Mercury May Not Be Good for Children

Great – I just start buying CFBs to increase my energy efficiency and reduce my carbon footprint, and now we discover that CFBs are serious sources of mercury pollution.

I recall arguing with a member of the East Lake Washington Audubon Society several years ago about a Seattle-area referendum on high-speed rail. Although I do not remember the details of the argument anymore, I do recall two specific things: (1) one of his questions of me was, “Richard, do you want to go back to horse-drawn transportation?” and (2) I (immaturely) ceased my volunteer work with ELWAS.

I think I can answer the question now: “Yes, I do want to go back in many respects.” Going forward is not really going forward when we defeat the purpose of our progress with the insidious nature of our “improvements.” I think of things such as depleted uranium munitions (not that we should have munitions for any goddamned purpose), the internal combustion engine, or these new compact fluorescent bulbs. And what about all the toxins in our new-fangled computing equipment? And intensive agriculture has to be one of the most insidious developments of the industrial age. The list seems endless.

You can read a couple of great blogs on all this business. They’re both in our sidebar – Earth Family Alpha and How Many Miles from Babylon.

Good luck to all of us in the coming years – we’re gonna need it. Our ingenuity doesn’t seem to be helping us one bit.

Richard Jehn / The Rag Blog

Loaded with Mercury: Casual Threats

“The public awareness has been raised by the sequential wave of experiences … Including mercury exposure from additives, fish, contaminated air, bird deaths from eating mercury-contaminated seed grains, dental amalgam leakage, mercury allergy, etc … .” Dr. Maurice Hilleman, 1991

Maine’s Department of Environmental Protection led the nation in its recent study of mercury loosed by compact florescent light bulb (CFL) breakage. The DEP is very clear that the overall environmental impacts of reducing carbon emissions through more energy efficient lighting is positive and substantial. Still, since CFLs contain a potent neurotoxin, mercury, staffers in the Bureau of Remediation and Waste Management wanted to offer Maine citizens good advice just in case they dropped a bulb and had an unexpected “release” in their homes.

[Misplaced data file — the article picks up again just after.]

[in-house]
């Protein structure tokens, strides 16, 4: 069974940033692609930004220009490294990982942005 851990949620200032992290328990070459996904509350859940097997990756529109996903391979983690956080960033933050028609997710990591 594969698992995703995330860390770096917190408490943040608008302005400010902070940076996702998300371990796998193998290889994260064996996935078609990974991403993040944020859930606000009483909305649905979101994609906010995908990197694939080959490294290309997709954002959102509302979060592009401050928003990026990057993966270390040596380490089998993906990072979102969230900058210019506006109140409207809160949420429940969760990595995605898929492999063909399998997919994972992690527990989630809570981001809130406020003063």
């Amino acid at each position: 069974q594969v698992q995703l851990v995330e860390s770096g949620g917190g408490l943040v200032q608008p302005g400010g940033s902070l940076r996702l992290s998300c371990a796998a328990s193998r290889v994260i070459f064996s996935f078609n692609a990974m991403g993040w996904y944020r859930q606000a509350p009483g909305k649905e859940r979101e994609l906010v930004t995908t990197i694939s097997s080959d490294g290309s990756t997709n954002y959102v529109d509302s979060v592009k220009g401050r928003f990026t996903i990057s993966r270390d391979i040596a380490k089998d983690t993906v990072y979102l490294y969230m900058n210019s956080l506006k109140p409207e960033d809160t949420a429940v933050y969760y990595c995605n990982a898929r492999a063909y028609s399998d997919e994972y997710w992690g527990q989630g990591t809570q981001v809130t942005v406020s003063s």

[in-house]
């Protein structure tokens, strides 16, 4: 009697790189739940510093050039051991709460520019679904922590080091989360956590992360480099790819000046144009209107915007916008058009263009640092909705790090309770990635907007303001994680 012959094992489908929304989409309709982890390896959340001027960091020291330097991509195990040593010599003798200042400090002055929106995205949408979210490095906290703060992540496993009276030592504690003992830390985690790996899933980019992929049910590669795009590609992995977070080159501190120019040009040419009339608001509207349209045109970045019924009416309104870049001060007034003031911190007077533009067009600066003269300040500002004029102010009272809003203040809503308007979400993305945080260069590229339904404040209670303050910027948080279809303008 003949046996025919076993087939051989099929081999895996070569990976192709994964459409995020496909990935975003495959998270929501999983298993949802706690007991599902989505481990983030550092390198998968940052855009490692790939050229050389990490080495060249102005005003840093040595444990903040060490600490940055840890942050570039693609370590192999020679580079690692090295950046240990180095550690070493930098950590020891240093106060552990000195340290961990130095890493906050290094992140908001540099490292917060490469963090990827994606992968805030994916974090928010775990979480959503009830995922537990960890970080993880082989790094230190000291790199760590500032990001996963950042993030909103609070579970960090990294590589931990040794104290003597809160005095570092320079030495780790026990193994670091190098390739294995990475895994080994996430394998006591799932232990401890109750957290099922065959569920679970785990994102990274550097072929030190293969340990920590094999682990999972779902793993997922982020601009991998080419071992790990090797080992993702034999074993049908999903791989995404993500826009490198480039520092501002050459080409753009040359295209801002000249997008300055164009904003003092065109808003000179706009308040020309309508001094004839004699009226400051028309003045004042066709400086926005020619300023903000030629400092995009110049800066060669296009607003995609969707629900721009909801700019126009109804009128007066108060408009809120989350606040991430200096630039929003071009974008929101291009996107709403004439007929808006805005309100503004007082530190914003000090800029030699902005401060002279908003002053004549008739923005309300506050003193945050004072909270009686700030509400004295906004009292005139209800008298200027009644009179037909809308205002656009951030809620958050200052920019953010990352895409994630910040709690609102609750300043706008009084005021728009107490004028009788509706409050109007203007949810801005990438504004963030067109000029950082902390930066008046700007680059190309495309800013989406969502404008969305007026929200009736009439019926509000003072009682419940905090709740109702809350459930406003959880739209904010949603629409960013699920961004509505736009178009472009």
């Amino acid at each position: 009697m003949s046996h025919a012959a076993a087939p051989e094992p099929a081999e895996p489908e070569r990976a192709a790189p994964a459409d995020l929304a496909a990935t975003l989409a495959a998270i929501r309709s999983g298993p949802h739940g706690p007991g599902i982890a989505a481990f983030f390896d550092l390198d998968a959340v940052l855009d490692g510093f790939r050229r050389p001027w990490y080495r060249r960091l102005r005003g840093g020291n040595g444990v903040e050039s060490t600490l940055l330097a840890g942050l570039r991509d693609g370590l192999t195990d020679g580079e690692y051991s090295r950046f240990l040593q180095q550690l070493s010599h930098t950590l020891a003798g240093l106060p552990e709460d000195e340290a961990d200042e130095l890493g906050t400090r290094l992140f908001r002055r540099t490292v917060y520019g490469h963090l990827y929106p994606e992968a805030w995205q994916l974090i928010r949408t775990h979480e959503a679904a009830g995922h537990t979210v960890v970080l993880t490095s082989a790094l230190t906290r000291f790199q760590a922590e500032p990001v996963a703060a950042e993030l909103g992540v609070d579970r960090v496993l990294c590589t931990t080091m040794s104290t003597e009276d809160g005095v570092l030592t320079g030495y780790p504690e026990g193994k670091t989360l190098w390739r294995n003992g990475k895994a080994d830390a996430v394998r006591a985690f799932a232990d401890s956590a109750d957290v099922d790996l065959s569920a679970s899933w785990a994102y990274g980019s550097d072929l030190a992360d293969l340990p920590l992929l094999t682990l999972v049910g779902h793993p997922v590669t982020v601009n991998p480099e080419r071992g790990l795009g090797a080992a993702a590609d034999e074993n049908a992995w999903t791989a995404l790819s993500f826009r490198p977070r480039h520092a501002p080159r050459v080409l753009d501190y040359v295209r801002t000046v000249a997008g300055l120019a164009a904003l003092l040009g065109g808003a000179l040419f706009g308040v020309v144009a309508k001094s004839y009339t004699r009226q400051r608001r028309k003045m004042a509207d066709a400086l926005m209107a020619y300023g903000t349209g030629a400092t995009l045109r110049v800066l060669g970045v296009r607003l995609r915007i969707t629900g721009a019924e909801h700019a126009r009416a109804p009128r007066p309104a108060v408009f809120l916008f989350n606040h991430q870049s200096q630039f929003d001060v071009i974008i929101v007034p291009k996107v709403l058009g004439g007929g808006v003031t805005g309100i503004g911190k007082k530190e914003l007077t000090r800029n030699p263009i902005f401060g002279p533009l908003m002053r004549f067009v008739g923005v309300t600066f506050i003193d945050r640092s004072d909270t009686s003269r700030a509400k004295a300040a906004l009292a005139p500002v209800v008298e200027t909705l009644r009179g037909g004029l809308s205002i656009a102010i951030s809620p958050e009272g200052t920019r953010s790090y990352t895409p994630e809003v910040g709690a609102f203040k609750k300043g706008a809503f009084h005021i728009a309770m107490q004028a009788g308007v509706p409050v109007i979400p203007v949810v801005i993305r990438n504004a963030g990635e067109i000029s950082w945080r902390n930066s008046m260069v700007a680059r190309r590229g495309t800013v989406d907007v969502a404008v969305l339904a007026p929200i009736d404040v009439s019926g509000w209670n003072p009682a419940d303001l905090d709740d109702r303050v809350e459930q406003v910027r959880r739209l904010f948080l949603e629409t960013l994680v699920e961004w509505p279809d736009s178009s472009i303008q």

So they studied the matter. Their February 2008 report explains, “Forty five (45) experimental trials where … CFLs were broken in a small/ moderate sized room were conducted in May through September of 2007.” Various cleanup procedures were followed. Importantly, “[t]he mercury concentrations at the five foot height (adult breathing zone) and one foot height (infant/ toddler breathing zone) above the study room floor were continuously monitored.”

Though the amount of mercury in a CFL is small —-5 milligrams (“enough to fit on the tip of a ball-point pen”), much of that may be in vapor form. But when a bulb is broken there is a “burst” of neurotoxin often driving mercury levels in room air well above the Maine standard of 300 nanograms per cubic meter. Spikes of 25,000 nanograms, 50,000 to perhaps over 100,000 nanograms were measured. Spikes sometimes recurred after ventilation ceased and after vacuuming.

“Consumers,” the report advised, ” … may consider not utilizing florescent lamps in … bedrooms or over carpeted areas frequented by infants, small children or pregnant women … .”

The DEP is to be congratulated for their ground breaking (bulb breaking) work. It’s a real contribution to better understanding the casual threats to life in our times. Exposing the next generation or their pregnant moms to mercury just isn’t a good idea. The metal’s catastrophic impact on the brain and central nervous system is well understood.

Read the rest here.

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